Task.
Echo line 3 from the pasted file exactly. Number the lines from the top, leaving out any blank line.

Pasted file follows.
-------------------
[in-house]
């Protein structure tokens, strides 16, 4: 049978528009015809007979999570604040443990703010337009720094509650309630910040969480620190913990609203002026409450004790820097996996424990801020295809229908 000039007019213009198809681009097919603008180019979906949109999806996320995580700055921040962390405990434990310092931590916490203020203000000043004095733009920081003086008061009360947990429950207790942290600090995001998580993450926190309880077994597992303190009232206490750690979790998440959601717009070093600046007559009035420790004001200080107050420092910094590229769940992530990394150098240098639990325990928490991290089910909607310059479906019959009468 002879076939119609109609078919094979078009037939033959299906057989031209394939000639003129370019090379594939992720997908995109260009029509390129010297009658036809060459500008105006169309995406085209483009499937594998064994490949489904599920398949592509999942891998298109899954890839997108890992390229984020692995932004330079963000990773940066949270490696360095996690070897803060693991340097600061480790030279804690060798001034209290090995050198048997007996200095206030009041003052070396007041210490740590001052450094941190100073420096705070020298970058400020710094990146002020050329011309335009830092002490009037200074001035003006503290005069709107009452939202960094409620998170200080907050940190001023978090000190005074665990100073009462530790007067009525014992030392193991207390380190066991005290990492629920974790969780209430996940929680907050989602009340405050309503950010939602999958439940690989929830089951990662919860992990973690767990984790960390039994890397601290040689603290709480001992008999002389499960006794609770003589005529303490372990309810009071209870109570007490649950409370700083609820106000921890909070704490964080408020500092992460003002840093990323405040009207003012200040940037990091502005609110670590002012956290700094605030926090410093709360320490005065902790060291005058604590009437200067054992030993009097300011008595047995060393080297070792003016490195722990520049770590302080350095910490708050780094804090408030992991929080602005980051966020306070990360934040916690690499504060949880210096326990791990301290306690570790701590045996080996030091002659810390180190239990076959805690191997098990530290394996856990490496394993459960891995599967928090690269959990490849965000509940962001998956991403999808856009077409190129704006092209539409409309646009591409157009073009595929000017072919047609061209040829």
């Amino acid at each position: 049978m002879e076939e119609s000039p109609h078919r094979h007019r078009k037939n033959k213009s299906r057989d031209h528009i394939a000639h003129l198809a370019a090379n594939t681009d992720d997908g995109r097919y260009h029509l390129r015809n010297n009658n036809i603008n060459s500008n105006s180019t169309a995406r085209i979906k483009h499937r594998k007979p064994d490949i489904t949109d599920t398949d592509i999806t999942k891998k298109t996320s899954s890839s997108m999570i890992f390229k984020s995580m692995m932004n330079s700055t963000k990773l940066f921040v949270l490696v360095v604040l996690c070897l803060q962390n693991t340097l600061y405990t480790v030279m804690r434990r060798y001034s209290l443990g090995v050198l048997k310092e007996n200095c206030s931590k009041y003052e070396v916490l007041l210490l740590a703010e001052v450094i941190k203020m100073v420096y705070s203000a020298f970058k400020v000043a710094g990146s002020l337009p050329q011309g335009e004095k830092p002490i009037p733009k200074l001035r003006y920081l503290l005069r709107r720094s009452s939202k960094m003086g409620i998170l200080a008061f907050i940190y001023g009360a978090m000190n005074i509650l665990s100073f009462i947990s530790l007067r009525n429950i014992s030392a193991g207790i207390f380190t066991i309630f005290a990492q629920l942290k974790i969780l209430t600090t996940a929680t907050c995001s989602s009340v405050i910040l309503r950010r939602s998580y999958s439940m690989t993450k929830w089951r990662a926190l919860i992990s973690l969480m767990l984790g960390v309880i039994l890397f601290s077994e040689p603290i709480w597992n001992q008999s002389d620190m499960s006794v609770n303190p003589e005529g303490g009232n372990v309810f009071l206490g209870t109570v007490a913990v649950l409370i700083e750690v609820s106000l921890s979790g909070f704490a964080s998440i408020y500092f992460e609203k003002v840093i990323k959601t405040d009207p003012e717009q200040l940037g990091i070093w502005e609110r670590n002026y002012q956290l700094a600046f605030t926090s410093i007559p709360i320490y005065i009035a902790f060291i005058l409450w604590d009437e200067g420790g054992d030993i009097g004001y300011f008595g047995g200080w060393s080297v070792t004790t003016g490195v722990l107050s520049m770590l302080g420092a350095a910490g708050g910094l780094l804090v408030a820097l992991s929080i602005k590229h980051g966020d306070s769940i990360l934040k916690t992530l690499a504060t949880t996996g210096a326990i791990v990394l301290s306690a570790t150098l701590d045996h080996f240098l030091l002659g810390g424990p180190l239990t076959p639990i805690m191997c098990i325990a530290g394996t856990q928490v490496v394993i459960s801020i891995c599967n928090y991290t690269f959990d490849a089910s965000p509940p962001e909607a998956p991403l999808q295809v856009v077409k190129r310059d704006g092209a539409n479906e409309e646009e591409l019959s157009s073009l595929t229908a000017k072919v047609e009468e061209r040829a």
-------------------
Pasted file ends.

């Amino acid at each position: 049978m002879e076939e119609s000039p109609h078919r094979h007019r078009k037939n033959k213009s299906r057989d031209h528009i394939a000639h003129l198809a370019a090379n594939t681009d992720d997908g995109r097919y260009h029509l390129r015809n010297n009658n036809i603008n060459s500008n105006s180019t169309a995406r085209i979906k483009h499937r594998k007979p064994d490949i489904t949109d599920t398949d592509i999806t999942k891998k298109t996320s899954s890839s997108m999570i890992f390229k984020s995580m692995m932004n330079s700055t963000k990773l940066f921040v949270l490696v360095v604040l996690c070897l803060q962390n693991t340097l600061y405990t480790v030279m804690r434990r060798y001034s209290l443990g090995v050198l048997k310092e007996n200095c206030s931590k009041y003052e070396v916490l007041l210490l740590a703010e001052v450094i941190k203020m100073v420096y705070s203000a020298f970058k400020v000043a710094g990146s002020l337009p050329q011309g335009e004095k830092p002490i009037p733009k200074l001035r003006y920081l503290l005069r709107r720094s009452s939202k960094m003086g409620i998170l200080a008061f907050i940190y001023g009360a978090m000190n005074i509650l665990s100073f009462i947990s530790l007067r009525n429950i014992s030392a193991g207790i207390f380190t066991i309630f005290a990492q629920l942290k974790i969780l209430t600090t996940a929680t907050c995001s989602s009340v405050i910040l309503r950010r939602s998580y999958s439940m690989t993450k929830w089951r990662a926190l919860i992990s973690l969480m767990l984790g960390v309880i039994l890397f601290s077994e040689p603290i709480w597992n001992q008999s002389d620190m499960s006794v609770n303190p003589e005529g303490g009232n372990v309810f009071l206490g209870t109570v007490a913990v649950l409370i700083e750690v609820s106000l921890s979790g909070f704490a964080s998440i408020y500092f992460e609203k003002v840093i990323k959601t405040d009207p003012e717009q200040l940037g990091i070093w502005e609110r670590n002026y002012q956290l700094a600046f605030t926090s410093i007559p709360i320490y005065i009035a902790f060291i005058l409450w604590d009437e200067g420790g054992d030993i009097g004001y300011f008595g047995g200080w060393s080297v070792t004790t003016g490195v722990l107050s520049m770590l302080g420092a350095a910490g708050g910094l780094l804090v408030a820097l992991s929080i602005k590229h980051g966020d306070s769940i990360l934040k916690t992530l690499a504060t949880t996996g210096a326990i791990v990394l301290s306690a570790t150098l701590d045996h080996f240098l030091l002659g810390g424990p180190l239990t076959p639990i805690m191997c098990i325990a530290g394996t856990q928490v490496v394993i459960s801020i891995c599967n928090y991290t690269f959990d490849a089910s965000p509940p962001e909607a998956p991403l999808q295809v856009v077409k190129r310059d704006g092209a539409n479906e409309e646009e591409l019959s157009s073009l595929t229908a000017k072919v047609e009468e061209r040829a």